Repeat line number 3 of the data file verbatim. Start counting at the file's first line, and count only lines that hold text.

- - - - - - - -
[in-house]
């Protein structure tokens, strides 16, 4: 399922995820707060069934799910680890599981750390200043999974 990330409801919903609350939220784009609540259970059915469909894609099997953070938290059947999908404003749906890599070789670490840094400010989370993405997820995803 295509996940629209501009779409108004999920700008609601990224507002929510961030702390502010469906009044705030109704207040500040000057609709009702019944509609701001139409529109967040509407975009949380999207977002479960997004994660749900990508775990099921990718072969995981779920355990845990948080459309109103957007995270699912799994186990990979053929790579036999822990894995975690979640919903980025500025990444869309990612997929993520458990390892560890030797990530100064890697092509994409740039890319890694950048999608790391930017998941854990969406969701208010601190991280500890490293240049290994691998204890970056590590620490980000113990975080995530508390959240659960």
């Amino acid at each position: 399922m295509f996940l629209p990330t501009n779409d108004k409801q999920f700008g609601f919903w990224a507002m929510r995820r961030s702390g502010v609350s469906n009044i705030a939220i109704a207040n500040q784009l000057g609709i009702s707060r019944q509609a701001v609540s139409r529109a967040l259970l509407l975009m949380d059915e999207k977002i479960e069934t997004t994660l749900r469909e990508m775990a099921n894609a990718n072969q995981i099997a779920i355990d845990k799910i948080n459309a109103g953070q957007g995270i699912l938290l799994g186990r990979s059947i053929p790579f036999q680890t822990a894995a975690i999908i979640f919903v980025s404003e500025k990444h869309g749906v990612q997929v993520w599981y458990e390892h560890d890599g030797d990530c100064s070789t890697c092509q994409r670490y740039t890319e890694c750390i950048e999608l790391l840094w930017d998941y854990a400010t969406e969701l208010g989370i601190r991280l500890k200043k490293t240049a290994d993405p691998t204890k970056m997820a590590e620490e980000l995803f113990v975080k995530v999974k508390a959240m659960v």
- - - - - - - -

């Amino acid at each position: 399922m295509f996940l629209p990330t501009n779409d108004k409801q999920f700008g609601f919903w990224a507002m929510r995820r961030s702390g502010v609350s469906n009044i705030a939220i109704a207040n500040q784009l000057g609709i009702s707060r019944q509609a701001v609540s139409r529109a967040l259970l509407l975009m949380d059915e999207k977002i479960e069934t997004t994660l749900r469909e990508m775990a099921n894609a990718n072969q995981i099997a779920i355990d845990k799910i948080n459309a109103g953070q957007g995270i699912l938290l799994g186990r990979s059947i053929p790579f036999q680890t822990a894995a975690i999908i979640f919903v980025s404003e500025k990444h869309g749906v990612q997929v993520w599981y458990e390892h560890d890599g030797d990530c100064s070789t890697c092509q994409r670490y740039t890319e890694c750390i950048e999608l790391l840094w930017d998941y854990a400010t969406e969701l208010g989370i601190r991280l500890k200043k490293t240049a290994d993405p691998t204890k970056m997820a590590e620490e980000l995803f113990v975080k995530v999974k508390a959240m659960v």